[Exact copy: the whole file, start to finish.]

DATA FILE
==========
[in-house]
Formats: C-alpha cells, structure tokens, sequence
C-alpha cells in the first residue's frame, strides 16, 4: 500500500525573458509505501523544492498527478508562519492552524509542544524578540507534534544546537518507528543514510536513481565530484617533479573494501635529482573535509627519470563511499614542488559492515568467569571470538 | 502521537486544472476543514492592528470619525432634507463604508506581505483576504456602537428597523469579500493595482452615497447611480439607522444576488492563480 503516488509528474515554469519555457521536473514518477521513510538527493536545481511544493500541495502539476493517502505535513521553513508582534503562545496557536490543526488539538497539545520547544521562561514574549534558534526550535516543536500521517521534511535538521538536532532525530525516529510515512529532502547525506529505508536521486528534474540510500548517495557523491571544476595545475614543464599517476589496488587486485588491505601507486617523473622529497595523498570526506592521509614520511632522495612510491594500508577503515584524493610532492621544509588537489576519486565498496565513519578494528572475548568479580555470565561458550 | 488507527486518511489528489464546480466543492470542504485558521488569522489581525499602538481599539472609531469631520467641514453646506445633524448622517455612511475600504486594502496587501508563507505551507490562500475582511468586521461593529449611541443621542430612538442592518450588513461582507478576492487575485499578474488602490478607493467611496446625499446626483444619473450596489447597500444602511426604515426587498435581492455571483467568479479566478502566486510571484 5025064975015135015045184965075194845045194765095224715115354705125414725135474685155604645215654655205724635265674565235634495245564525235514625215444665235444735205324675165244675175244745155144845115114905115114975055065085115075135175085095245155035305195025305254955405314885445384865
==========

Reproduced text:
[in-house]
Formats: C-alpha cells, structure tokens, sequence
C-alpha cells in the first residue's frame, strides 16, 4: 500500500525573458509505501523544492498527478508562519492552524509542544524578540507534534544546537518507528543514510536513481565530484617533479573494501635529482573535509627519470563511499614542488559492515568467569571470538 | 502521537486544472476543514492592528470619525432634507463604508506581505483576504456602537428597523469579500493595482452615497447611480439607522444576488492563480 503516488509528474515554469519555457521536473514518477521513510538527493536545481511544493500541495502539476493517502505535513521553513508582534503562545496557536490543526488539538497539545520547544521562561514574549534558534526550535516543536500521517521534511535538521538536532532525530525516529510515512529532502547525506529505508536521486528534474540510500548517495557523491571544476595545475614543464599517476589496488587486485588491505601507486617523473622529497595523498570526506592521509614520511632522495612510491594500508577503515584524493610532492621544509588537489576519486565498496565513519578494528572475548568479580555470565561458550 | 488507527486518511489528489464546480466543492470542504485558521488569522489581525499602538481599539472609531469631520467641514453646506445633524448622517455612511475600504486594502496587501508563507505551507490562500475582511468586521461593529449611541443621542430612538442592518450588513461582507478576492487575485499578474488602490478607493467611496446625499446626483444619473450596489447597500444602511426604515426587498435581492455571483467568479479566478502566486510571484 5025064975015135015045184965075194845045194765095224715115354705125414725135474685155604645215654655205724635265674565235634495245564525235514625215444665235444735205324675165244675175244745155144845115114905115114975055065085115075135175085095245155035305195025305254955405314885445384865